Videos About Mary Mother of the Church

What does the Catholic Church believe about Mary?

The Catholic Church has four dogmas regarding the Blessed Virgin:

  • She is the Mother of God (Council of Ephesus, 431). Read More
  • Her Perpetual Virginity, i.e. maintained throughout her life (Lateran Council, 649).
  • Her Immaculate Conception (Pope Pius IX, Ineffabilis Deus, 1854). Read More
  • Her Assumption into Heaven (Pope Pius XII, Munificentissimus Deus, 1950). Read More


Do Catholics worship Mary?

No, Catholics do not worship Mary or any creature. To do so would violate the First Commandment. We may only worship God: Father, Son, and Holy Spirit. Christ is worshiped, even in His human nature, as He is a Divine Person, the Son.

Catholics honor Mary and ask for her intercession, but this should never be confused with worship. The Catechism of the Catholic Church (paragraph 970) says,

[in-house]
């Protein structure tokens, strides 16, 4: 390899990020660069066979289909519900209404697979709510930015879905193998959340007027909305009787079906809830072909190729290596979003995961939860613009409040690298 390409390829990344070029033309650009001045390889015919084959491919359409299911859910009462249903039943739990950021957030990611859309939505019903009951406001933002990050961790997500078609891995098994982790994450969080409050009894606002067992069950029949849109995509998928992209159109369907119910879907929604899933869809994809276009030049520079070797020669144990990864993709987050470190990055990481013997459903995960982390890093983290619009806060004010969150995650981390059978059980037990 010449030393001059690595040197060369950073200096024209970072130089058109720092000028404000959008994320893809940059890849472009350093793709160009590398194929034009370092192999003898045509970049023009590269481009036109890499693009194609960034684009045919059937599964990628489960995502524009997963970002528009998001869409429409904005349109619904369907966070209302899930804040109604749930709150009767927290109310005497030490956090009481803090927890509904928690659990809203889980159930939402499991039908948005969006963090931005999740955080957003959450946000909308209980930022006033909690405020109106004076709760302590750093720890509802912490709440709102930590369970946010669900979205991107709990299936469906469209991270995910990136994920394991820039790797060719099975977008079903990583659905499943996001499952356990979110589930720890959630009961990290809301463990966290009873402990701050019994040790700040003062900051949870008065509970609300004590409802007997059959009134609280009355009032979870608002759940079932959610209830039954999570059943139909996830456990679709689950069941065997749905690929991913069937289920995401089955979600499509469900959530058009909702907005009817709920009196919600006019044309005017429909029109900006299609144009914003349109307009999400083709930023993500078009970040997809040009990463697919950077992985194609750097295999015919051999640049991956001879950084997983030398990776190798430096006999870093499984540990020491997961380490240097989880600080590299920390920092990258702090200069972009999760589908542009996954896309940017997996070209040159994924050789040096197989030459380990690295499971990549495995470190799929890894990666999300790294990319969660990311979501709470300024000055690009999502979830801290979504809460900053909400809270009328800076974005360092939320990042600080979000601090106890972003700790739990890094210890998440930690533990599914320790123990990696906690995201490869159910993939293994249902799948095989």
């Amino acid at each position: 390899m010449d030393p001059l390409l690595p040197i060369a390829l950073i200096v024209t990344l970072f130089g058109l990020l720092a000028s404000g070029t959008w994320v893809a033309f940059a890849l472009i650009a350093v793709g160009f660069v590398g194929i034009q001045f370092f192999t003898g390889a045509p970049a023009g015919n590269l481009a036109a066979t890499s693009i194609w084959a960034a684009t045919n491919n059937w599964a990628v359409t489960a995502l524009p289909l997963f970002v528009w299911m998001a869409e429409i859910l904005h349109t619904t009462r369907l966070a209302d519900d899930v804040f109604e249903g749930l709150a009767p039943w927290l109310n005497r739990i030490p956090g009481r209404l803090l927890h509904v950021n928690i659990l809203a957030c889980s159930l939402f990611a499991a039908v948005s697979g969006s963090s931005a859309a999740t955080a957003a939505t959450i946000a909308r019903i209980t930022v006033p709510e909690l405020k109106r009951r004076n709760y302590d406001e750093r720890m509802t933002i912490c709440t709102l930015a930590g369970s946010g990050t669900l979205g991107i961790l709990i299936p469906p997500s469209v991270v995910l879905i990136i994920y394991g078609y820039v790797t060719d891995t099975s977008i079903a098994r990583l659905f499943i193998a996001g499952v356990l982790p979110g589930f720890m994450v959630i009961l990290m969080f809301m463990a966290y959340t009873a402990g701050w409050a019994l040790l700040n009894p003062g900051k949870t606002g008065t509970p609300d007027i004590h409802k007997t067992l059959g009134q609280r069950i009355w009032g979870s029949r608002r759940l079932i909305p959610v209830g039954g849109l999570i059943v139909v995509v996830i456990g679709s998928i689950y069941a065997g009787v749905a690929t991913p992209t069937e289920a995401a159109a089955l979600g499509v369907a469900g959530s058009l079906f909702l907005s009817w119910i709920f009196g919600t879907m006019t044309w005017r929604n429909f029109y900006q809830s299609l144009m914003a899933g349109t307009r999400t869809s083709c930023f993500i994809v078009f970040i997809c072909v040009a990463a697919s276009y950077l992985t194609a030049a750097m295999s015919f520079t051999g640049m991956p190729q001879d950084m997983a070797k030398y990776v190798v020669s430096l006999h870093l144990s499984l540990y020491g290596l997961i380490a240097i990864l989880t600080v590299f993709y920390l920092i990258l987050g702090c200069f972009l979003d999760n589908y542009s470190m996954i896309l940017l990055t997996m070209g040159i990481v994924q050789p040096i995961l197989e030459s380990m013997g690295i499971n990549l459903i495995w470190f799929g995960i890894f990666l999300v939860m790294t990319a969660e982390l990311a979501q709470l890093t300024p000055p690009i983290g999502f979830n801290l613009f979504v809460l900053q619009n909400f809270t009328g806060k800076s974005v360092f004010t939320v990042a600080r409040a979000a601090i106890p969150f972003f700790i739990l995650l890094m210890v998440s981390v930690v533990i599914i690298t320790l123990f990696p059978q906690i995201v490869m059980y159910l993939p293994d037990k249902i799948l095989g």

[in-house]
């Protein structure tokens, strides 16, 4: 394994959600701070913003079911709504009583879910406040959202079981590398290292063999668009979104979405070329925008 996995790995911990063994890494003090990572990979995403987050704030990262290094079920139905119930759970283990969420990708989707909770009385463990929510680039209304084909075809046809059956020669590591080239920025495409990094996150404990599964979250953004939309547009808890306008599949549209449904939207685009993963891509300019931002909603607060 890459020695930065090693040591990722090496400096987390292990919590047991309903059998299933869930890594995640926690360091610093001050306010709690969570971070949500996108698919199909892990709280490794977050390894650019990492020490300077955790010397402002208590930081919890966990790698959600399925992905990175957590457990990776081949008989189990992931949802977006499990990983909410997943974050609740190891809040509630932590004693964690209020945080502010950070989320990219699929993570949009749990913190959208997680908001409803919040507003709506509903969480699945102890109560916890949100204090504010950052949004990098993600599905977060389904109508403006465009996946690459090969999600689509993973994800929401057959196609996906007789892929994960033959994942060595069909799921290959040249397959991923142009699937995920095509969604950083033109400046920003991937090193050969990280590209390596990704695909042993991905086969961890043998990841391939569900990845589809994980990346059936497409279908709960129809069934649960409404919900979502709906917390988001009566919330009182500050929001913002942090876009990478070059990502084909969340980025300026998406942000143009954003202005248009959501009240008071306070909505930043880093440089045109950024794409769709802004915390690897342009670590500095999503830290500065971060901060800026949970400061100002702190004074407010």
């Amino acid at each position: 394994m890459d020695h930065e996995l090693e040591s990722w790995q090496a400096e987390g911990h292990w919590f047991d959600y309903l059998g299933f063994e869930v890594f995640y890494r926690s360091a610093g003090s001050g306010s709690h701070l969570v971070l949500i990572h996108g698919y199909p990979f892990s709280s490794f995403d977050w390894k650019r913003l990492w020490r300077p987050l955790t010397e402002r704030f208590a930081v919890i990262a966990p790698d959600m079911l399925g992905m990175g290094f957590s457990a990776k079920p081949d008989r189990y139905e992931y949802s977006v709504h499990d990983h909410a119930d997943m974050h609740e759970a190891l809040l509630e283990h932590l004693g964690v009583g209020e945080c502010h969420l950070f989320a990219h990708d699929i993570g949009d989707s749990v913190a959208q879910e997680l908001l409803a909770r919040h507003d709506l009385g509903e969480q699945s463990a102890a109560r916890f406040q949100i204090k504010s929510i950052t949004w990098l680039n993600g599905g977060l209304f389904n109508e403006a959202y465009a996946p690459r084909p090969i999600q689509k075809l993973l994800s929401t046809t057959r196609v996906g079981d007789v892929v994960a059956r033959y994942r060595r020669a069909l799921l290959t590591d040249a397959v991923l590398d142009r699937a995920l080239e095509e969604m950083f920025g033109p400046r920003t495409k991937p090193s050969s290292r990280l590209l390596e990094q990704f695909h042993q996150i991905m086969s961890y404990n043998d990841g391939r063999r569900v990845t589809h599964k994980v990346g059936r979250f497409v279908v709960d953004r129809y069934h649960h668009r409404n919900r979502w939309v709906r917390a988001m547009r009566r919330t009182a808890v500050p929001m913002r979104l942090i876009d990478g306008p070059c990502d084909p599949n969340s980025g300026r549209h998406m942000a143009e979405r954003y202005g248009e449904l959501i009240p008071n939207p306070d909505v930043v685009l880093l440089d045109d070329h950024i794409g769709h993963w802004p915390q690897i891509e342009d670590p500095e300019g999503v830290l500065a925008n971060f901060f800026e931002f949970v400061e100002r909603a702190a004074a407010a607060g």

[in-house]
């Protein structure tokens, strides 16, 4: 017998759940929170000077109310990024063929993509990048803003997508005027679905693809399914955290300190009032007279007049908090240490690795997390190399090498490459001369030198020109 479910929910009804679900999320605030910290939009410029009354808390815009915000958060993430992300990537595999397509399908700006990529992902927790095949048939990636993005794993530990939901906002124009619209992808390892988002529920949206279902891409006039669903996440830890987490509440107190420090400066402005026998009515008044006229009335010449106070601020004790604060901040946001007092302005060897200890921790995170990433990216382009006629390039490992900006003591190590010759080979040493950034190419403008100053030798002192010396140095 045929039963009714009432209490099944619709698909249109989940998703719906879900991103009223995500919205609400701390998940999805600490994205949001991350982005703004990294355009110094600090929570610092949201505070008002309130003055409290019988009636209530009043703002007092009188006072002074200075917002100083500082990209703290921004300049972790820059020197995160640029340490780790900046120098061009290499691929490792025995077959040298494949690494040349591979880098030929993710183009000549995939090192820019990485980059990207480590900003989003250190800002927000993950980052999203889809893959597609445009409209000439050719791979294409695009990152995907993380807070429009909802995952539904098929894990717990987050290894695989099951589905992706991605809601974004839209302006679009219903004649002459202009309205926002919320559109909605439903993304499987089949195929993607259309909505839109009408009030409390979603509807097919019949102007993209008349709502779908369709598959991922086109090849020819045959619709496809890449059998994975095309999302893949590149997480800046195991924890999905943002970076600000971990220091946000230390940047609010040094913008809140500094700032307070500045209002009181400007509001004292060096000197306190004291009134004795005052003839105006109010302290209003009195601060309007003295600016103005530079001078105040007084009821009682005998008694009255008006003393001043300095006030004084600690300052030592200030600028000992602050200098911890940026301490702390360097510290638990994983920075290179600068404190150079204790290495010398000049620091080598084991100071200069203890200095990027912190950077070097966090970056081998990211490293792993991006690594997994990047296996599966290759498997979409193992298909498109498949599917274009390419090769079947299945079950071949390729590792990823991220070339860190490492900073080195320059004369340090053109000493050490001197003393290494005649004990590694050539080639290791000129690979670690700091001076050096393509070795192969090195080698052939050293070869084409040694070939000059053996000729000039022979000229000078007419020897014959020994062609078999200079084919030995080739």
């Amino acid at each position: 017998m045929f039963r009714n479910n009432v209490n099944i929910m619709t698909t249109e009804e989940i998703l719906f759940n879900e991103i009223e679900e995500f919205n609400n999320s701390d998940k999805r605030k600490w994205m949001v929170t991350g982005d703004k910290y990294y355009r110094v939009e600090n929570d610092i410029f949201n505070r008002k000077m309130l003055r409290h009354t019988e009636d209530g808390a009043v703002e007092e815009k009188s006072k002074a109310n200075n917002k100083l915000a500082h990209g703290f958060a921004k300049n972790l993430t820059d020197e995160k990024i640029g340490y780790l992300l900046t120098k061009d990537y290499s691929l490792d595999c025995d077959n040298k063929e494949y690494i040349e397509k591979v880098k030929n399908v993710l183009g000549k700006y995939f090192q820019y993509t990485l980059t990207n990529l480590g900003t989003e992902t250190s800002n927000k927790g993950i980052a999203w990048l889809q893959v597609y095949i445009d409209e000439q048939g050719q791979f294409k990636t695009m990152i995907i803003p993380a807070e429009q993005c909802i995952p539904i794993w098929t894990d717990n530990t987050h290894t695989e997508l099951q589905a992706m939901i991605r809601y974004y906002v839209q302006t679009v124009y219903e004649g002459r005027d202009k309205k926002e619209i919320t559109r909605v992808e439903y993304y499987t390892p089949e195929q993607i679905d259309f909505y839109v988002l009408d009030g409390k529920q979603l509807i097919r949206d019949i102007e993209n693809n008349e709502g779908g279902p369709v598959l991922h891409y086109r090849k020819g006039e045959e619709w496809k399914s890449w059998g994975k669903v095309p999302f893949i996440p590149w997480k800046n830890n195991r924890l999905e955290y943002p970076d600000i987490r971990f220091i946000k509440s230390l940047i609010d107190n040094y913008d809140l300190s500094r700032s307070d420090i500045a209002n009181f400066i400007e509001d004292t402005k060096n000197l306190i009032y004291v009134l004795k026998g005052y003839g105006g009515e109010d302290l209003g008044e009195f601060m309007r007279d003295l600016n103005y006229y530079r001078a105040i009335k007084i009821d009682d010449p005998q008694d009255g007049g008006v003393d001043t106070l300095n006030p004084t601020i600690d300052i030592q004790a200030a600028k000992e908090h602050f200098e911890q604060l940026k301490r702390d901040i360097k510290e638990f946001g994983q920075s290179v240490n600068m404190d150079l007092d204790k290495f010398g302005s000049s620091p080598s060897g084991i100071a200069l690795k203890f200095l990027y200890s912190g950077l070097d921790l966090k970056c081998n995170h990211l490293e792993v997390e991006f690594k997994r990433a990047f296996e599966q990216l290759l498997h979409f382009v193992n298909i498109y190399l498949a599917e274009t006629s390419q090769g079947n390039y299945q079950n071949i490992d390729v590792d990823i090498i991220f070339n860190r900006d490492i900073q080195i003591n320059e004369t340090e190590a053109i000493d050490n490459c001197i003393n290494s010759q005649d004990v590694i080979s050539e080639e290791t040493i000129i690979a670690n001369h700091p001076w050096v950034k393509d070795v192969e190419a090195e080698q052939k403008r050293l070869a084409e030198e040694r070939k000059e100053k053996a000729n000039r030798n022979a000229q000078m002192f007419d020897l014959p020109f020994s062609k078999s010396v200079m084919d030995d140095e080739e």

“Mary’s function as mother of men in no way obscures or diminishes this unique mediation of Christ, but rather shows its power. But the Blessed Virgin's salutary influence on men . . . flows forth from the superabundance of the merits of Christ, rests on his mediation, depends entirely on it, and draws all its power from it.” “No creature could ever be counted along with the Incarnate Word and Redeemer; but just as the priesthood of Christ is shared in various ways both by his ministers and the faithful, and as the one goodness of God is radiated in different ways among his creatures, so also the unique mediation of the Redeemer does not exclude but rather gives rise to a manifold cooperation which is but a sharing in this one source.”

Why is the Virgin Mary important?

The Catechism of the Catholic Church (paragraph 971) says,